This is how the system can operate using existing procedures and mechanisms. Timing, court procedures, appointment of third parties and apportionment of costs are all present in existing leases and/or legislation. All that is needed is the right to an MRO option and a right to appeal to a superior authority - the Adjudicator - where the application of the statutory code is in question.
Should a tied licensee choose to implement the option they would be selecting to no longer be subject to purchasing obligations of any form and therefore the sum paid to the pub owning company would be Market Rent Only like the majority of other normal commercial agreements in high street bars, restaurants, shops, hotels, offices and warehouses.
Once effective, and the rent established either by agreement, independent third party or Adjudicator, just as it is in the usual way through rent review terms already contained within the agreement or in lease renewal terms already contained in legislation (Landlord and Tenant Act 1954 Part II), the pub owning company would issue a deed of variation (see draft attached), as they are already required to do under the existing agreements to record the rental variation, but with the additional provision stating that the licensee is no longer bound by the Purchasing Obligations of the original agreement.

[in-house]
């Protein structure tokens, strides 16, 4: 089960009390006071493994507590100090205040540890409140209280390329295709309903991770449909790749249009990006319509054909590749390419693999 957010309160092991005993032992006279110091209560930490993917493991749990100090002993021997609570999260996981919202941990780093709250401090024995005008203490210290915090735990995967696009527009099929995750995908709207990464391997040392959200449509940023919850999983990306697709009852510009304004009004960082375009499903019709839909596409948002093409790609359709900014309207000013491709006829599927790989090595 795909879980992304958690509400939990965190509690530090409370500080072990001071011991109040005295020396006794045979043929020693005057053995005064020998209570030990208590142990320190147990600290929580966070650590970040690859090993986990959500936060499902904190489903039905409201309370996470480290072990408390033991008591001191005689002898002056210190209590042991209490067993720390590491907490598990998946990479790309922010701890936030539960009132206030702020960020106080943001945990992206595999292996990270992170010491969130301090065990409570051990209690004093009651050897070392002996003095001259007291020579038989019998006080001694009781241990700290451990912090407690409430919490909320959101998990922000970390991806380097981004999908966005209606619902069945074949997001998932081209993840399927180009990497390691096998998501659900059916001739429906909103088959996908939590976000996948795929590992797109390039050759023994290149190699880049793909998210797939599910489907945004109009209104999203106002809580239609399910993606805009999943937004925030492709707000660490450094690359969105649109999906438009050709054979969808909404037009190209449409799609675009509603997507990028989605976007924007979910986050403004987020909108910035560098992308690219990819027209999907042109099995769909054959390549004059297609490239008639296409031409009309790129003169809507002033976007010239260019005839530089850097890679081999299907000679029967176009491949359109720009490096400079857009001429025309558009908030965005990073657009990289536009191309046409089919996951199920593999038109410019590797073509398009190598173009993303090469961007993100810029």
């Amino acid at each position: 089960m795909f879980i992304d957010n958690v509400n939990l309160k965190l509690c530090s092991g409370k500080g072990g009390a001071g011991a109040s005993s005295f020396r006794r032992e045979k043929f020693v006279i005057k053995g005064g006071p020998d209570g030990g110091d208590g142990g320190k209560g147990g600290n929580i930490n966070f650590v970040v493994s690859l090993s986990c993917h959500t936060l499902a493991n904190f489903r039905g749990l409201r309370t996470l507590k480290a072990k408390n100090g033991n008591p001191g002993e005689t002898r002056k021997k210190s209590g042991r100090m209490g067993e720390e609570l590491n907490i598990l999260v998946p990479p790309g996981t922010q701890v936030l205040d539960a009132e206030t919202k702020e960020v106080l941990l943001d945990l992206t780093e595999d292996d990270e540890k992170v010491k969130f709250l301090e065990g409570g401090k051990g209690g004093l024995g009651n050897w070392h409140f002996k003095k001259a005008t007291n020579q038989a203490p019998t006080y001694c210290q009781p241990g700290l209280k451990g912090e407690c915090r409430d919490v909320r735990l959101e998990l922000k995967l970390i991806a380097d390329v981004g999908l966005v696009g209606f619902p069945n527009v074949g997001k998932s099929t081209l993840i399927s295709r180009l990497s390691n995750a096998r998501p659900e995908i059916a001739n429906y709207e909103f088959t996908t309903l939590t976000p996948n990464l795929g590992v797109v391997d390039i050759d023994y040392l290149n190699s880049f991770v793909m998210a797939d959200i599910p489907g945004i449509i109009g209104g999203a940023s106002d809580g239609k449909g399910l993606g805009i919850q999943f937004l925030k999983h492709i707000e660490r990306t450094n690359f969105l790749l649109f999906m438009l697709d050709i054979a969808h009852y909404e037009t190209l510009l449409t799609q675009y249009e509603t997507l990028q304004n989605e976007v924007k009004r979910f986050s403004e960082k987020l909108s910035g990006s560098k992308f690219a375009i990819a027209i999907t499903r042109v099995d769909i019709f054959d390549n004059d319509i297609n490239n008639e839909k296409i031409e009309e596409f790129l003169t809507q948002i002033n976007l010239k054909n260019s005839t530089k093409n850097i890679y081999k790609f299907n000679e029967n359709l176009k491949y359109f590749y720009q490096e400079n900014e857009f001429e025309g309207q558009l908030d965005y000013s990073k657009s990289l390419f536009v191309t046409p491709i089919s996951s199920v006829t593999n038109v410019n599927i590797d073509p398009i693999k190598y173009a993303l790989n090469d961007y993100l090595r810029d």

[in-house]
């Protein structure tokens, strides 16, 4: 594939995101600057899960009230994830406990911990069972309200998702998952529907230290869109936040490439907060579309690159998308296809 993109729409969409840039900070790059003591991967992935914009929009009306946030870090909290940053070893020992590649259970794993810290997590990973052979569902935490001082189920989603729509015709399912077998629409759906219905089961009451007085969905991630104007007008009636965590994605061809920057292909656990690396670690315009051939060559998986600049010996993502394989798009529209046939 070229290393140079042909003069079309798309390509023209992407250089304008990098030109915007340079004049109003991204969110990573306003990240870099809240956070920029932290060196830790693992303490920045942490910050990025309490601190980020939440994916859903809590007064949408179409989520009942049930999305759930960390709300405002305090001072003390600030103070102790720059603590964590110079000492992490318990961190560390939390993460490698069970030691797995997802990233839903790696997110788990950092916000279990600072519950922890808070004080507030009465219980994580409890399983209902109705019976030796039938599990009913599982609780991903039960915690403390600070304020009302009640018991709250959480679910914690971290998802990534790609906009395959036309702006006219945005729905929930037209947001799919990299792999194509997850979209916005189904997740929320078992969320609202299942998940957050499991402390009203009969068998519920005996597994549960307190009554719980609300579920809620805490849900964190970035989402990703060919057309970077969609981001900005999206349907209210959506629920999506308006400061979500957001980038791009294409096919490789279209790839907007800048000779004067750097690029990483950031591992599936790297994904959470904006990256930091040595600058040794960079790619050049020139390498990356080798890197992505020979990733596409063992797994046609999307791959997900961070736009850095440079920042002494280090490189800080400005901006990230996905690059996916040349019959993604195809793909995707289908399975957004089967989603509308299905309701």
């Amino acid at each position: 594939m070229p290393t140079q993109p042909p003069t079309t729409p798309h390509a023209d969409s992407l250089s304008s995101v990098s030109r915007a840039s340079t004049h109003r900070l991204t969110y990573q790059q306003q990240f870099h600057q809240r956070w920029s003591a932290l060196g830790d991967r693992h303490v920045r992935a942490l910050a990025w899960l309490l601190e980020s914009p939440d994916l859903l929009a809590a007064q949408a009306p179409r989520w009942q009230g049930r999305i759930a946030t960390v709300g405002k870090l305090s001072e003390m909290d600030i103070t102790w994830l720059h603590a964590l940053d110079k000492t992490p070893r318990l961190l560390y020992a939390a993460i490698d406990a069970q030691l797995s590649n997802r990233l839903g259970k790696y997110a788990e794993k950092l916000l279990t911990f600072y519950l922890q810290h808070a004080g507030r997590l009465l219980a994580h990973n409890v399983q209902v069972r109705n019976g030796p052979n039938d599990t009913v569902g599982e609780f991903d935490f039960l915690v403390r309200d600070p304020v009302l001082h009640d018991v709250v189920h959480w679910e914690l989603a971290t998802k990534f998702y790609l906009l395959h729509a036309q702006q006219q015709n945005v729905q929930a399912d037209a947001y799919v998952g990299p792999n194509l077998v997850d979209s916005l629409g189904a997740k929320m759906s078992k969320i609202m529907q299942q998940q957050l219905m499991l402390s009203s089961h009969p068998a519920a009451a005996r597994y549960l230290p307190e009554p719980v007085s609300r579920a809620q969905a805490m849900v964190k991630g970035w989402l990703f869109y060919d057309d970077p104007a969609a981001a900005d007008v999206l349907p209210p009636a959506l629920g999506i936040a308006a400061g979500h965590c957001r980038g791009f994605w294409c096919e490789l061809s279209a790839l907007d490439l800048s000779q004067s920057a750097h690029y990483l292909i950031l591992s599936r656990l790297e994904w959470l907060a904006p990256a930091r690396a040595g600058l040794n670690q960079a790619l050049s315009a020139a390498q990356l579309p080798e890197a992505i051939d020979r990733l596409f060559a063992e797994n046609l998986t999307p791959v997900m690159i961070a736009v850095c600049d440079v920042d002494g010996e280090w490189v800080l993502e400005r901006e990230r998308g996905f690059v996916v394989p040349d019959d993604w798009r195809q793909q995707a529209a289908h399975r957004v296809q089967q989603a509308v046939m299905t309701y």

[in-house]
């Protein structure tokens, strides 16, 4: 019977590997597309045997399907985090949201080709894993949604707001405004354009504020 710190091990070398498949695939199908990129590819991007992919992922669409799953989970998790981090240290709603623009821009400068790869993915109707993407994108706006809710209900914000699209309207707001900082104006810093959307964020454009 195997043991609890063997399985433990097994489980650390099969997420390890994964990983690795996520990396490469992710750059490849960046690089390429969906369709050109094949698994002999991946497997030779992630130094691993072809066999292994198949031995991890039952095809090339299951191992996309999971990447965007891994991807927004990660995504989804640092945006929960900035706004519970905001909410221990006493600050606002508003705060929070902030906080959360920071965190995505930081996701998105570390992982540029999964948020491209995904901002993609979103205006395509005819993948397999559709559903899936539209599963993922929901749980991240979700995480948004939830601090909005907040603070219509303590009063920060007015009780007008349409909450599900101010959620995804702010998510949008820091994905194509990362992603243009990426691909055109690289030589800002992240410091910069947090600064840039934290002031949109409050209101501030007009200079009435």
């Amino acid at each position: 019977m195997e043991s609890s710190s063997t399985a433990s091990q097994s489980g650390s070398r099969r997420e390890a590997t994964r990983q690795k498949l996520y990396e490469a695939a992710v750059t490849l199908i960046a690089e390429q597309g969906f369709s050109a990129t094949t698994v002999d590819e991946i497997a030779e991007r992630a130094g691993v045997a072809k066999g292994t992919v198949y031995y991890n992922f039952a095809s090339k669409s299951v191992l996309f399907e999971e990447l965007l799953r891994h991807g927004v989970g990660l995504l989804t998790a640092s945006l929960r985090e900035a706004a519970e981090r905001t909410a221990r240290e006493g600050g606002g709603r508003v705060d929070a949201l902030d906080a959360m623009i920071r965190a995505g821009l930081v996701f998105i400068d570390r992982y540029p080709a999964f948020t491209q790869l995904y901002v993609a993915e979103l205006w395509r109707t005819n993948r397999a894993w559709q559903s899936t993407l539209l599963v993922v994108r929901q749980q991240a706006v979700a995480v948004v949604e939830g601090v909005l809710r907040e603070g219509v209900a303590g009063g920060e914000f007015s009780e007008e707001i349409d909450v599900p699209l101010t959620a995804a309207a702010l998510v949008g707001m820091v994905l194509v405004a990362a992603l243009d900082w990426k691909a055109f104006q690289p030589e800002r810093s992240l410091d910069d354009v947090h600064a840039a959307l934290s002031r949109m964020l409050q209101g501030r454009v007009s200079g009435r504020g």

CUTTING RED TAPE
Currently, there is a certain amount of administration involved in operating the tied model for pub owning companies, establishing orders, purchasing, collecting, storing and delivering products. Should a licensee choose to opt for a market rent only option the pub owning company would be released from their administrative obligations - thereby reducing their red tape.
The current proposal by Government deliberately seeks to ensure that smaller pub owning companies, like the regional family brewers, are not directly affected by the statutory code unless they expand to ownership of over 500 pubs.
Most pub companies and brewers claim that their tied rents balance the higher tied beer and product prices. All the Market Rent Only option seeks to achieve is that licensees are able to monitor that claim themselves and opt out if it proves untrue. Ironically, the existence of such an option ensures that the tied agreements can continue to exist if operated fairly and reasonably as was first intended.
With the exception of the Market Rent Only option, no solution has been tabled that will so effectively restrain manipulation of the tied model and stops the inevitable continued destruction of the country’s pub estate. Whilst we have undoubtedly lost some 10,000 pubs in the last 10 years, the Freehold owner occupied sector has actually grown, demonstrating that, if given a chance, previously tied pubs can be viable.
Fair Deal for Your Local
Mike Benner, Chief Executive, Campaign for Real Ale (CAMRA)
Clive Davenport, Enterprise and Innovation Chairman, Federation of Small Businesses
Alex Jackman, Head of Policy, Forum of Private Business
Steve Kemp, GMB National Office
Paul Naylor, Unite The Union
Simon Clarke, The Fair Pint Campaign
Val Spencer, Licensees Supporting Licensees
Inez Ward, Justice for Licensees
Chris Wright, Pubs Advisory Service
Bill Sharpe, Guild of Master Victuallers
Greg Mulholland MP, Co-ordinator of the Fair Deal for Your Local Campaign and Chair of the Parliamentary Save the Pub Group
CC: Chair of the BIS Select Committee, Adrian Bailey MP